It is another object of the invention to provide an improved fan unit, as aforesaid, which is provided with a diffuser enveloping a portion of the periphery of the impeller of the fan at the outlet side thereof so that the air discharged from the impeller is directed to flow substantially in one direction normal to the axis of rotation of the impeller.
It is another object of the invention to provide a fireplace unit including means to flow outside air or room air into the flue to dilute the flue gas whereby to cause greater gas flow out of the chimney, thereby to decrease the residence time of flue gas in the chimney, to decrease deposit of creosote in the chimney and to reduce the temperature of the gas flowing through the chimney.
Other objects and advantages of the invention will become apparent from a reading of the following description of a preferred embodiment of the invention, taken in conjunction with the accompanying drawings.
FIG. 1 is a perspective view of an embodiment of the fireplace unit incorporating the fan unit according to the invention.
FIG. 2 is a sectional view taken along the line II--II in FIG. 1.
FIG. 3 is a top plan view of the impeller and associated structure of the fan unit taken along the line III--III in FIG. 2.
FIG. 4 is a horizontal half-sectional view of a portion of the fireplace unit taken along the line IV--IV in FIG. 1, the other half of the fireplace unit being symmetrical therewith.
FIG. 5 is a sectional view taken along the line V--V in FIG. 4.
FIG. 6 is a front view of a modified fireplace unit.
FIG. 7 is a side view of the front portion of the modified fireplace unit of FIG. 6.
FIG. 8 is a view, corresponding to FIG. 2, and illustrating a third modification of the invention.
FIG. 9 is a view of a fragment of FIG. 8, on an enlarged scale.
FIG. 10 is a sectional view taken along the line X--X of FIG. 8.
FIG. 11 is a view, corresponding to FIG. 3 and showing the fan unit and diffuser of the third embodiment of the invention.
FIG. 12 is an enlarged view of a fragment of the diffuser.
Referring to FIGS. 1 to 5 of the drawings, the fireplace unit 10 comprises an outer shell 11 having a size and shape such that it can be inserted into an existing fireplace opening in a living space, such as a home, or into an appropriately shaped opening in a building wall, in the case of new construction. In most instances, existing fireplaces are tapered from front to rear and, also, the upper end of the real wall thereof slants forwardly in the upward direction. The outer shell 11 is correspondingly shaped in the illustrated embodiment of the invention. A closure panel 12 surrounds the sides and upper end of the shell 11 close to the forward end thereof. The closure panel 12 projects laterally outwardly from the shell 11 and it is adapted to engage the building wall around the sides and top of the fireplace opening therein, whereby the fireplace opening is substantially completely closed off by the fireplace conversion unit. A variety of different closure panels can be used so that the facade of the unit can match the decor of the room in which the unit is installed.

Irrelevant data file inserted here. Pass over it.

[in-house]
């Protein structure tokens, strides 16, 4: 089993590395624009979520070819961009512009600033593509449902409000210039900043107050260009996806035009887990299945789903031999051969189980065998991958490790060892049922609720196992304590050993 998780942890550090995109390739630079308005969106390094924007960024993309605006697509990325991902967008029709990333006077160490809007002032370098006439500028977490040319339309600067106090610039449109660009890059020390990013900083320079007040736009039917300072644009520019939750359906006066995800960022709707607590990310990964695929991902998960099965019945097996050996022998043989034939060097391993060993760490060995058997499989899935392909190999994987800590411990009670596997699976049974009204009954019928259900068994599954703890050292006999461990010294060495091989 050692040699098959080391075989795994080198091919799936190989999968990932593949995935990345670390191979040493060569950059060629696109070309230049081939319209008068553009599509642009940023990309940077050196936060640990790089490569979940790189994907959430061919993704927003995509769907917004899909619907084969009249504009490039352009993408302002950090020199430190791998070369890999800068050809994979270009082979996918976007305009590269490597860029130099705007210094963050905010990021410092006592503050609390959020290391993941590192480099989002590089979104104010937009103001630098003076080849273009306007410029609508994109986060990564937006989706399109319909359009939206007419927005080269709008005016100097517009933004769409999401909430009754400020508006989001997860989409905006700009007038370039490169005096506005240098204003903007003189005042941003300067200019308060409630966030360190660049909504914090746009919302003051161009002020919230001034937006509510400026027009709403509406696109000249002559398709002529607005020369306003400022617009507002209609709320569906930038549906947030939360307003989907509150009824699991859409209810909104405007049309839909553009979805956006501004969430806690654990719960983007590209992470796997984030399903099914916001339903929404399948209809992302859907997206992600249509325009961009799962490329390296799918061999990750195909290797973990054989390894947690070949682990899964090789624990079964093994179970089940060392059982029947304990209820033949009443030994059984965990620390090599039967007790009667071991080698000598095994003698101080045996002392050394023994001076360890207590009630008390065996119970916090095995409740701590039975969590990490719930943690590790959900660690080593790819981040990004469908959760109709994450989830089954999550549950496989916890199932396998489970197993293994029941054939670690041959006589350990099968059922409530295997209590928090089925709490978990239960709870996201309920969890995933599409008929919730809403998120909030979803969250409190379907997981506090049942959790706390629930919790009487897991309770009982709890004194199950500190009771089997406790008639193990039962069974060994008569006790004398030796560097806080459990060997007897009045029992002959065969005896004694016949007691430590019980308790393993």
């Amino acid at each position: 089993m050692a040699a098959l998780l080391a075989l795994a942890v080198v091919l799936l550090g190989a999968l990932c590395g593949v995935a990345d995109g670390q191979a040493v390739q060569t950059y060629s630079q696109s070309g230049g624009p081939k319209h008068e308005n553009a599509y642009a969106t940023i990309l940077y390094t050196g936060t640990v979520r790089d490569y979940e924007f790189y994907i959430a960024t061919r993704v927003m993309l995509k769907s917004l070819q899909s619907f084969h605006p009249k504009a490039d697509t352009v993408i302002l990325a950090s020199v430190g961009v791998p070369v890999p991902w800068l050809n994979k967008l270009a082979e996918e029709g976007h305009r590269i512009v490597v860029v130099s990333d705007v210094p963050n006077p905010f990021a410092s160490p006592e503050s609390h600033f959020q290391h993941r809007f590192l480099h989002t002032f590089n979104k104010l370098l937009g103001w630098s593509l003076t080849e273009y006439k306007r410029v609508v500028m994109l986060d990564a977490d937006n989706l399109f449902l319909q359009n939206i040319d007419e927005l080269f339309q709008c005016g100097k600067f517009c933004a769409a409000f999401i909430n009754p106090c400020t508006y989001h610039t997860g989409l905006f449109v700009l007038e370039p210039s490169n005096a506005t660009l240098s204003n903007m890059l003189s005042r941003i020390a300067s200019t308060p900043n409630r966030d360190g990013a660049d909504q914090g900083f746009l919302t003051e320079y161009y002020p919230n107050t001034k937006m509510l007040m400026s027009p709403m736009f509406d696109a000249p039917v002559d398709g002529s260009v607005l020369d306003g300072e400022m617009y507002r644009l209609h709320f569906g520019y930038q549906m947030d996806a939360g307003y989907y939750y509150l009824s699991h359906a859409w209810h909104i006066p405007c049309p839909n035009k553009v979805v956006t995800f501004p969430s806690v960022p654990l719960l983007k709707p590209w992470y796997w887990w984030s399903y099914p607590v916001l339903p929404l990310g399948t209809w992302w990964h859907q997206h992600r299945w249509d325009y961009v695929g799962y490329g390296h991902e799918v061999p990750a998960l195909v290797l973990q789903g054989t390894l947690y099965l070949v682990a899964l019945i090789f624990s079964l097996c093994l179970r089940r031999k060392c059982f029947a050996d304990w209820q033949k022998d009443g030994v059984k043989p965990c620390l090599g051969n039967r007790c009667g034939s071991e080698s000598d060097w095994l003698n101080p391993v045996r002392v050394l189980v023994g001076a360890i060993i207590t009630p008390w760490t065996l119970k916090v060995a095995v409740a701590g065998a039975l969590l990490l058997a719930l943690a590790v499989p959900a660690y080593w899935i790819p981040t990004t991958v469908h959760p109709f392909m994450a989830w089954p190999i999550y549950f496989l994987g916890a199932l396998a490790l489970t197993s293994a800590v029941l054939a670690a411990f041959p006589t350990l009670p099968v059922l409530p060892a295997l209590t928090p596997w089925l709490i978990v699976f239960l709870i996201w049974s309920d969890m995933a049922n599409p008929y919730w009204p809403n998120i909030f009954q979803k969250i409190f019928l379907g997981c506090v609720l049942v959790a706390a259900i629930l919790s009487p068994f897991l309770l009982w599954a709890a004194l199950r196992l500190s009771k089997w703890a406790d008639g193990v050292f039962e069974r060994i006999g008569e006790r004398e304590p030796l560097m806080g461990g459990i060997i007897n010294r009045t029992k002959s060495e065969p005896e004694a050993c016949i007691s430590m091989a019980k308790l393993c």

The shell 11 is here shown as projecting forwardly from the closure panel 12 a short distance. However, the front wall of the shell 11 can be flush with the closure panel 12, if desired. The shell 11 has a front wall 13 which has a centrally located air inlet opening 14 covered by a grille adjacent to its lower end. Heated air outlet openings 16, 17, 18 and 19, covered by grilles, are provided along the upper edge and at the upper ends of the side edges of the front wall 13. In some embodiments of the invention, the outlet openings 16 and 19 at the upper ends of the side edges of the front wall are omitted. The central portion of the front wall defines an opening which is closable by glass doors 21. The glass doors 21 are mounted for hinging movement between open and closed positions in any conventional manner. It is preferred to use Vycor glass (fused quartz silica glass) for the doors 21 for resistance to thermally induced shattering. Operating knobs 22 and 23 are provided adjacent the lower edge of the front wall for controlling the supply of combustion air to the fire box. Also, a control knob 24 for controlling operation of the fan, to be described hereinbelow, is mounted on the closure panel 12. A knob 25 for operating the damper is mounted on the front wall 13 adjacent to the upper edge thereof.
An inner shell 26, defining a fire box, is disposed inside the outer shell 11. The inner shell 26 has a shape substantially corresponding to the shape of the outer shell, but it is of smaller dimensions horizontally and vertically so as to define an air flow passage 27 between the two shells. Thus, the bottom, side, back and top walls of the inner shell 26 are inwardly spaced from the corresponding walls of the outer shell. The air flow passage 27 substantially completely surrounds the inner shell 26, except for the open front side thereof. The front wall 13 closes the air flow passage 27 at the front end thereof, except for the air inlet and outlet openings described above.